conspiracy series

The Alex Jones Trial Is As Messy As You’d Expect

Photo: Briana Sanchez/AP/Shutterstock/Briana Sanchez/AP/Shutterstock

A Texas jury on Thursday ordered Alex Jones to pay $4.1 million to the parents of a child killed in the Sandy Hook shooting after a judge last year found him liable for defamation for calling the attack a hoax, capping a raucous week in court for the founder of Infowars.

Scarlett Lewis and Neil Heslin, whose son Jesse was murdered at the Connecticut elementary school in 2012, initially sought $150 million in compensatory damages from Jones, whose business filed for bankruptcy earlier this year. It is the first of three trials determining how much Jones will pay the families he defamed. The other trials, scheduled for September, are now on hold due to the bankruptcy filing.

After spending years dismissing the 2012 attack that killed 20 children and six adults as a false-flag operation to erode gun rights, Jones acknowledged the seriousness of the case earlier this week, admitting that the attack was “100 percent real.” But as is the case whenever the far-right broadcaster is placed in front of a microphone, the courtroom has largely been a circus of wild claims and misinformation.

The trial’s most inspired moment of stupidity came when the plaintiffs’ lawyer informed Jones on the stand that his legal team screwed up big time and might have revealed that he perjured himself. “Mr. Jones, did you know that 12 days ago, your attorneys messed up and sent me an entire digital copy of your entire cell phone with every text message you’ve sent for the past two years?” said attorney Mark Bankston. “And, when informed, did not take any steps to identify it as privileged or protect it in any way … and that is how I know you lied to me when you said you didn’t have messages about Sandy Hook.” Jones looked perplexed.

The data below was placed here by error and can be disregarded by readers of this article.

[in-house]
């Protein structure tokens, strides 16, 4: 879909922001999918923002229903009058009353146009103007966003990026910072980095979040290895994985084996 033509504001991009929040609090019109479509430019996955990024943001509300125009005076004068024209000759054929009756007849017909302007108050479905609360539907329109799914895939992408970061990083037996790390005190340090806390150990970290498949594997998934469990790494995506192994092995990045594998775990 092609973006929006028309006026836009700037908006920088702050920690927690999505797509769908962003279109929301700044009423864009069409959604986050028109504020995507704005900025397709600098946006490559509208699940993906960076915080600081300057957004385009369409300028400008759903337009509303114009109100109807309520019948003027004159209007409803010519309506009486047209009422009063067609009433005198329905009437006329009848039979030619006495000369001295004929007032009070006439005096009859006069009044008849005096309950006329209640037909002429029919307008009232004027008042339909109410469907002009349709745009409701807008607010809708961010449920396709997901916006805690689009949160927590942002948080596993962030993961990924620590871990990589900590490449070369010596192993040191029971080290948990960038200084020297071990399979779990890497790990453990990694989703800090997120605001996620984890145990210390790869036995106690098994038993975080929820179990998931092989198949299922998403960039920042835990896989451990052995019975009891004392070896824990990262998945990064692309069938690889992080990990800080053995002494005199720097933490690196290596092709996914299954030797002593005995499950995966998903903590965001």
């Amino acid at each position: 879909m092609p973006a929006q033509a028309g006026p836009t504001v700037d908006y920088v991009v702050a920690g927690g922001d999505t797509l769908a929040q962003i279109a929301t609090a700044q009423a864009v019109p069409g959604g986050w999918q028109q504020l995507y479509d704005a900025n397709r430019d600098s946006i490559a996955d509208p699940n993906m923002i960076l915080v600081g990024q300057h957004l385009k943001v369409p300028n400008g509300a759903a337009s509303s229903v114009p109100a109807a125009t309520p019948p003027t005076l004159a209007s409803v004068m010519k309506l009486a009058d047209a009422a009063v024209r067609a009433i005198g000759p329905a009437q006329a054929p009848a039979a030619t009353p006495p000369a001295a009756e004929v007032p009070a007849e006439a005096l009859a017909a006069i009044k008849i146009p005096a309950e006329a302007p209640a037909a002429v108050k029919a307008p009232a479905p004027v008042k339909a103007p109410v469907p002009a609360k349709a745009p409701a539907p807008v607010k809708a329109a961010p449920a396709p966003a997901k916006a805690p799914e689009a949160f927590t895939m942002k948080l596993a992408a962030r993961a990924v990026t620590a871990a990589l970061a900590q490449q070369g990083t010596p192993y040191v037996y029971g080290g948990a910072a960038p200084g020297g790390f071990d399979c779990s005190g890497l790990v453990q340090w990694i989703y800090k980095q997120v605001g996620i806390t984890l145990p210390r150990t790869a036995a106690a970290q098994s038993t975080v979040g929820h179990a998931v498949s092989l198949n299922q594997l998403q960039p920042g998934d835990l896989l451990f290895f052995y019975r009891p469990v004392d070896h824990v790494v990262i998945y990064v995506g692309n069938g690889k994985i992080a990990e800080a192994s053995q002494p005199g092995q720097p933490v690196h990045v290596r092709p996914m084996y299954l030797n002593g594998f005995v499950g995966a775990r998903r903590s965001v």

The data from the phone is going to be an enormous pain for Jones and his attorneys. While he has told the jury that he is “bankrupt,” the phone data reveals that Infowars was making up to $800,000 a day at one point; even after social-media sites stopped promoting his stuff, in 2018 the site was still raking in as much as $100,000 to $200,000 per day. Hours after the debacle was made public, Rolling Stone reported that the House committee investigating the Capitol riot intends to ask for the phone data. Last year, the committee subpoenaed Jones to hand over documents and sit for a deposition regarding his involvement in the “Stop the Steal” rally preceding the riot.

Jones wasn’t about to get upstaged by his lawyers, however, bringing plenty of showmanship of his own. Describing his programming as a way for his audience to become “awake and aware” to the ways of the world, Jones said, “You can’t be told about the Matrix; you have to see it.” (“Let’s slow down a little bit,” his lawyer replied.) He defended the health supplements funding his operation as far superior to the nootropic “crap you can buy at a gas station.” At one point, the judge patiently had to explain that what Jones saw on TV was hearsay. At another, Jones — who claimed earlier this year that he was too sick to attend a court trial — was handed a bottle of water by one of the parents. The judge also provided a plate of lozenges.

The Alex Jones Trial Is As Messy As You’d Expect